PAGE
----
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Why Syracuse Will Win The NCAA Championship

Andy Rautins

Special to One Great Season

I thought it was a typo when I saw that Syracuse's No. 1 seed is its first since 1980. I was reasonably sure that we had secured a top seed in the early 1990s with one of those Lawrence Moten or Billy Owens teams. I checked and, while those guys had their share of 2 seeds, it was in fact true that it's been 30 years since SU's last appearance at the top of a bracket.

I think it speaks to the Syracuse basketball program's reputation perfectly. SU has almost always been good, sometimes verging on great, but very seldom has it been dominant. So you'll have to excuse Orange fans if they're a little like Corey Feldman in "The Goonies," digging around in the well in search of lost wishes and dreams.  We've thrown a lot of coins down that well hoping for an opportunity like this, and now that another title is within reach ... we're taking them back. We're taking them all back.


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Syracuse will win the national championship this year for a multitude of reasons. But those reasons begin and end with the players on the court. Before the season started, Jim Boeheim raved about Wes Johnson, saying he was so good that he'd probably only spend one season wearing Orange. We expected Wes to be good but we didn't know he was going to be this good.  What he lacks in pure stats he makes up for in the "Oh My God" factor. As in, at least three times a game, he makes a play that elicits an "Oh My God" reaction from you. Not bad for a guy who's also unselfish to a fault.

Wes was named Big East Player of the Year and to multiple All-American lists but there's one Syracuse player who might even be more important than he is.  Senior Andy Rautins came to SU as a scrawny, three-point specialist. He will leave as the team's emotional leader and a complete basketball player.  As Andy goes, so go the Orange. If he keeps his head on his shoulders and doesn't fall into a turnover spiral, the Orange can go as far as Andy can take them.

As much as this team has individual talent, it's the way it plays as a singular unit that has made the Orange so successful, especially on defense.  Everyone and their mother have raved about how the 2-3 zone is responsible for SU shutting down opponents this season. The only problem is, SU has been playing the 2-3 zone forever, so what's different? The players themselves. This unit is head and shoulders above any SU defensive unit in years.  Between having the best frontcourt in years, the athleticism of Johnson and Kris Joseph and underrated work by Rautins, Brandon Triche and Scoop Jardine up top, SU might not have the most talent but it has the best guys on the floor for this system.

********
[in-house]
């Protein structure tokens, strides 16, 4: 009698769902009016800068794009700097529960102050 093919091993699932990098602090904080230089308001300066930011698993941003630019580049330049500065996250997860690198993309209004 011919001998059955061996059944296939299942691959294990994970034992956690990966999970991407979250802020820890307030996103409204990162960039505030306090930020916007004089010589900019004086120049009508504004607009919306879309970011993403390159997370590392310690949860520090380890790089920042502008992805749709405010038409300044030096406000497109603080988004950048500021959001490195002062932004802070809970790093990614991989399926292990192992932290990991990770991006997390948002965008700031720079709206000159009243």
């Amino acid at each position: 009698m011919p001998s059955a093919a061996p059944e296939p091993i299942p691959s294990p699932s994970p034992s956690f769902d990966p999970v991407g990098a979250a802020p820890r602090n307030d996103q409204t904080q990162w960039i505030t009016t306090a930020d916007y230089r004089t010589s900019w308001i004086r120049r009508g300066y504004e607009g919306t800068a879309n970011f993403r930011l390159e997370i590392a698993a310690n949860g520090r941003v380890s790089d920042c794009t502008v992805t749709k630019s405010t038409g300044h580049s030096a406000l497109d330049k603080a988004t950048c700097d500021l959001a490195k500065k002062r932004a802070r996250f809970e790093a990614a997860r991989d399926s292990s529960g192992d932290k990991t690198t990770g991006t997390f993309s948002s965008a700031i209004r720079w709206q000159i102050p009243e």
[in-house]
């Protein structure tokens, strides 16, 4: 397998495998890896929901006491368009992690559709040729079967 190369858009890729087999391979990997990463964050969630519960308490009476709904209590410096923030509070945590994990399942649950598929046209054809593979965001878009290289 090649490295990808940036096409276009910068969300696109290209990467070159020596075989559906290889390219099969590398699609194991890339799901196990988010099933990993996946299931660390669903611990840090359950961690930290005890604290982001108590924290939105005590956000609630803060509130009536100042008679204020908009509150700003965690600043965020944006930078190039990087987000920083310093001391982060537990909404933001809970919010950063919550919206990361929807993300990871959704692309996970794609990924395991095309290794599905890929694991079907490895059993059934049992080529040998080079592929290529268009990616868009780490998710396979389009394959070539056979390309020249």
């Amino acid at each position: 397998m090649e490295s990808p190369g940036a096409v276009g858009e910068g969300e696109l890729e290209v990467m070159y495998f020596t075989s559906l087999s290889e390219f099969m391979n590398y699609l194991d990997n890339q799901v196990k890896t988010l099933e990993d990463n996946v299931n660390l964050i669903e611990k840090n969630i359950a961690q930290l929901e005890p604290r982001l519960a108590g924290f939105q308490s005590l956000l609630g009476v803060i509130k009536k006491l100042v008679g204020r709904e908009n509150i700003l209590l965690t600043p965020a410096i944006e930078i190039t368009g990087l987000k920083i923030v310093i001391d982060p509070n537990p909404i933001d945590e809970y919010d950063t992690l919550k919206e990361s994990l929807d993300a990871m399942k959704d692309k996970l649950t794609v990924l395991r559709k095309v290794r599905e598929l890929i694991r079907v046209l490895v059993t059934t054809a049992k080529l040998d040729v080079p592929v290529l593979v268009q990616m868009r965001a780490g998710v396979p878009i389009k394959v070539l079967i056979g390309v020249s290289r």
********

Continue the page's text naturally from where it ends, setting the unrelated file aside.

Helping matters is that the Orange officially have a giant chip affixed to their shoulders again. They ended the season losing two in a row. They've been hearing all week how they shouldn't be a 1 seed or that they're not a lock to make the Final Four like Kansas and Kentucky seem to be. This team plays much better when it has the world working against it.  The Orange have something to prove again.

As for their draw? Nothing to sneeze at but nothing to complain about either. As long as Arinze Onuaku is back in some form by the second weekend, the Orange can go toe-to-toe with anyone in the bracket. Though they may be wary of Pittsburgh, who beat up on the zone and the Orange earlier this season, I would imagine they welcome the opportunity to get some revenge as well.

Syracuse has the talent to win it all. It has the system to win it all. It has the coach to win it all. And it has the opportunity to win it all. Now the Orange just have to go do it.

Sean Keeley is a Syracuse grad who writes the Web site Troy Nunes Is An Absolute Magician. Follow him on Twitter @nunesmagician.

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Reader Comments (4)

As always, well said, Sean.

This group of kids really is a tight team. A bunch of very good players that add up to an even better team.

But because of that, missing Onuaku makes me worried as a Cuse fan. After watching them play so well together all season, it almost feel like a gear is missing in a hand-crafted watch. I don't want everything to fall apart without AO.

Regardless, I agree that Rautins is the key to this team, which often goes unnoticed by folks not hanging on every game and instead focusing on Wes Johnson being the star. Wes is the star, but Andy is the team's leader.

March 17, 2010 | Unregistered Commentervoteprime

Great article Sean. To me though, the formula is even simpler: if AO comes back healthy by the second weekend, we win the title. If he doesn't, we lose in the Sweet 16. End of story, sadly.

March 18, 2010 | Unregistered CommenterThe Syracusan

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checked and, while those guys had their share of 2 seeds
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November 2, 2011 | Unregistered CommenterAlice

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